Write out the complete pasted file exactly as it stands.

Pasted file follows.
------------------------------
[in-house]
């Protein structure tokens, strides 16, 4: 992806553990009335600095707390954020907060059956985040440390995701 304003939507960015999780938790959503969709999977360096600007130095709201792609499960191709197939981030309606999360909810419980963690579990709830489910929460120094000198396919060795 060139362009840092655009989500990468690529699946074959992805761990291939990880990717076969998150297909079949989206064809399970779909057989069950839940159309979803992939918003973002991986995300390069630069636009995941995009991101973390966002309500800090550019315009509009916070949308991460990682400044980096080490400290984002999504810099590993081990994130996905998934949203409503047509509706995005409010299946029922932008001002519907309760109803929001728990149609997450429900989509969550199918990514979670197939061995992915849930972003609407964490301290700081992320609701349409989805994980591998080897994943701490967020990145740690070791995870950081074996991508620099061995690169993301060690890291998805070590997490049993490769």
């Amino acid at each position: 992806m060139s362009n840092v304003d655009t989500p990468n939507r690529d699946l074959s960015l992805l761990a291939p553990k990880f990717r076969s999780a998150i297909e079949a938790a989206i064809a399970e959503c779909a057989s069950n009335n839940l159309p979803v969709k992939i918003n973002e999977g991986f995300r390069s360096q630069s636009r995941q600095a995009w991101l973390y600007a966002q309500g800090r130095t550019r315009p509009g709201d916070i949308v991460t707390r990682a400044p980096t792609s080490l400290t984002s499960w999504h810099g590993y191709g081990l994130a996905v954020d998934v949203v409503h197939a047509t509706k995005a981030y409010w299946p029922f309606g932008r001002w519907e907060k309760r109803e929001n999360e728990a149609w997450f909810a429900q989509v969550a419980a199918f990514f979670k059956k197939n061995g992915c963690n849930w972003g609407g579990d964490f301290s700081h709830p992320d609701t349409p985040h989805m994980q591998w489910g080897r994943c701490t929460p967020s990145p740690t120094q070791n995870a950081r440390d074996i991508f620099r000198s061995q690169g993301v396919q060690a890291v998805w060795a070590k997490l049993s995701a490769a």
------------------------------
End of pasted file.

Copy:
[in-house]
């Protein structure tokens, strides 16, 4: 992806553990009335600095707390954020907060059956985040440390995701 304003939507960015999780938790959503969709999977360096600007130095709201792609499960191709197939981030309606999360909810419980963690579990709830489910929460120094000198396919060795 060139362009840092655009989500990468690529699946074959992805761990291939990880990717076969998150297909079949989206064809399970779909057989069950839940159309979803992939918003973002991986995300390069630069636009995941995009991101973390966002309500800090550019315009509009916070949308991460990682400044980096080490400290984002999504810099590993081990994130996905998934949203409503047509509706995005409010299946029922932008001002519907309760109803929001728990149609997450429900989509969550199918990514979670197939061995992915849930972003609407964490301290700081992320609701349409989805994980591998080897994943701490967020990145740690070791995870950081074996991508620099061995690169993301060690890291998805070590997490049993490769």
């Amino acid at each position: 992806m060139s362009n840092v304003d655009t989500p990468n939507r690529d699946l074959s960015l992805l761990a291939p553990k990880f990717r076969s999780a998150i297909e079949a938790a989206i064809a399970e959503c779909a057989s069950n009335n839940l159309p979803v969709k992939i918003n973002e999977g991986f995300r390069s360096q630069s636009r995941q600095a995009w991101l973390y600007a966002q309500g800090r130095t550019r315009p509009g709201d916070i949308v991460t707390r990682a400044p980096t792609s080490l400290t984002s499960w999504h810099g590993y191709g081990l994130a996905v954020d998934v949203v409503h197939a047509t509706k995005a981030y409010w299946p029922f309606g932008r001002w519907e907060k309760r109803e929001n999360e728990a149609w997450f909810a429900q989509v969550a419980a199918f990514f979670k059956k197939n061995g992915c963690n849930w972003g609407g579990d964490f301290s700081h709830p992320d609701t349409p985040h989805m994980q591998w489910g080897r994943c701490t929460p967020s990145p740690t120094q070791n995870a950081r440390d074996i991508f620099r000198s061995q690169g993301v396919q060690a890291v998805w060795a070590k997490l049993s995701a490769a």